When I went back to the same club the next night, one of the bouncers called the police.
My first time in Hong Kong, I flew in from Dalian. Flew away from my cold, dark apartment and the city that was killing me. I bought my ticket that morning. I didn't pack a bag because I had nothing to pack. I put my passport in my pocket and stopped at the Agricultural Bank for money. I had my camera, a cheap plastic Argus C4M Electro with a grinding automatic film advance that I would later sell to buy food, on my shoulder.
I took the #38 to Shahekou and a clinking elevator up to the twenty sixth floor of an office tower and left with my tickets, official blue and official red and official grey wrapped in a folder splashed with windsurfers and garlands of orchids and a Polynesian girl with Cocker Spaniel eyes, flowers in her hair. I took the dusty stairs all the way down to the first floor, caught the #35 at Xinggong, got off somewhere in Pao'ai and took a taxi to the airport.
When I landed in Shenzhen, I took a taxi to the Luohu crossing. I had the map in my head and saw myself cutting across it, moving over the line. Entering Hong Kong on the MTR was a surprise: the temporary cityscape and the dust and the noise of Shenzhen are gone and the train is traveling through the Closed Area and then clean tropical parkland. I wrote down what I saw on my first visit to Hong Kong: "Hot winter day. Canals. Green mountains. Water buffalo in a lush drainage ditch, humid jungle rising behind. Kubota excavator dumped in a parking lot with its operator relaxing in the shade beside it."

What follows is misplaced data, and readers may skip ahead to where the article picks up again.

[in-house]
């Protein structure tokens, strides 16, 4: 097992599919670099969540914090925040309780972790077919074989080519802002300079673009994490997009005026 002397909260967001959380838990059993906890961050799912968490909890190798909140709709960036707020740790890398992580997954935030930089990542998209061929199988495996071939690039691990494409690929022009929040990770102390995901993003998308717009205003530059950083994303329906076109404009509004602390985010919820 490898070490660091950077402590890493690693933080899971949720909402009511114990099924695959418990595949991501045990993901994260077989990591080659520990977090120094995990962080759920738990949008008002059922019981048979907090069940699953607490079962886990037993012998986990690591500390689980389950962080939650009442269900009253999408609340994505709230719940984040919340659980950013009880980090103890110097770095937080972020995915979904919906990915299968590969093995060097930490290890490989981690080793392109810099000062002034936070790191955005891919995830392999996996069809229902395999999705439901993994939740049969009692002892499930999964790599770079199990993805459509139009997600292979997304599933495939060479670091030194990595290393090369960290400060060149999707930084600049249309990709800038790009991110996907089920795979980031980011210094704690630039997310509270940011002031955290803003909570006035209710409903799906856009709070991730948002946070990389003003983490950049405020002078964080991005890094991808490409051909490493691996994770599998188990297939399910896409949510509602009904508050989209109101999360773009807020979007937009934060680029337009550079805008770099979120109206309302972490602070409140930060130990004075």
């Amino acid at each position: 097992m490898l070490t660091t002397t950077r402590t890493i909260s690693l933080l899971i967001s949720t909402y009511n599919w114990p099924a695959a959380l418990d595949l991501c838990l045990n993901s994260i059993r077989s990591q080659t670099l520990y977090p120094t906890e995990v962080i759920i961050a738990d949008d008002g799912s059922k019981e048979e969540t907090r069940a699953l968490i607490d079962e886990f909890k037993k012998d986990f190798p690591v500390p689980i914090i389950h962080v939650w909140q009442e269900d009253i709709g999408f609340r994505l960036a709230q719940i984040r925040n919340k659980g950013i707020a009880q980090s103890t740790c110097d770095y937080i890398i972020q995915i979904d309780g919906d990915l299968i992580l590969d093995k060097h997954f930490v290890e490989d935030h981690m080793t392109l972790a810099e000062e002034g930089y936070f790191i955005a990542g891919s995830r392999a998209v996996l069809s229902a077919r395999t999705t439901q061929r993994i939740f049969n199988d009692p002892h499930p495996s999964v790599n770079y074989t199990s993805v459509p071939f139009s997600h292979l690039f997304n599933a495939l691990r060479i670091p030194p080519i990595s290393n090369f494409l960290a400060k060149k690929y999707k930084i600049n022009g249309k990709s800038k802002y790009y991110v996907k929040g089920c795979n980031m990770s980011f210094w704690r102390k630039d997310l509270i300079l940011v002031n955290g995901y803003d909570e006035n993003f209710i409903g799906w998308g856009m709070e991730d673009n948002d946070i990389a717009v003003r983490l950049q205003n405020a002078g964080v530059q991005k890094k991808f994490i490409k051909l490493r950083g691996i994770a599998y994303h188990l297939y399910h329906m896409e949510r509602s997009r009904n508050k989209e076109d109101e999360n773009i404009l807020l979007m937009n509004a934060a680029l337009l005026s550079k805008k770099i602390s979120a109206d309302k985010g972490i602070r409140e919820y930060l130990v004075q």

I fell in love on my first visit. I remember walking on Nathan Road, thinking I might get a room at a hostel in Chungking Mansions. I remember breathing the dry blasts of airconditioning from Chow Tai Fook that rustled the grey-blue skirts of the doorways girls, breathing the perfume of dried scallops and Burger Kings. But I ended up in Wan Chai, lost in the thickest cut of the city, where there was no sky but only more dull stucco and streaky windows with houseplants and bedding dripping out, where it never got dark, where the city seemed to have been compacted together, mashed together with mighty hands until something stuck.
I loved the confusion of the city, the individually curated apartment block windows, the constant sidewalk hustle, looking in the windows of a French bakery and buying boxes of film from a camera store entered through a Sri Lankan restaurant, the outdoor markets dug into the city, faces from all over the world.
I stayed at a place called Ming Court, which was above a Filipino grocery store and still deep down in the valley of towerblock and a pedestrian overpasses. I pretended not to speak English and negotiated a nightly price in Mandarin. There were mirrors on the walls and on the ceiling. There was no bathroom. The door didn't have a lock and the TV only showed cartoons and porn. Out the window, I could watch the Filipina girls stilting up Lockhart Road between New Makati and WILD CAT, gold lamé bikini tops, crooked brown legs, chatting in Tagalog, tapping the bottom of a pack of Lucky Strike Menthol Lights, tugging at passing rugby jerseys.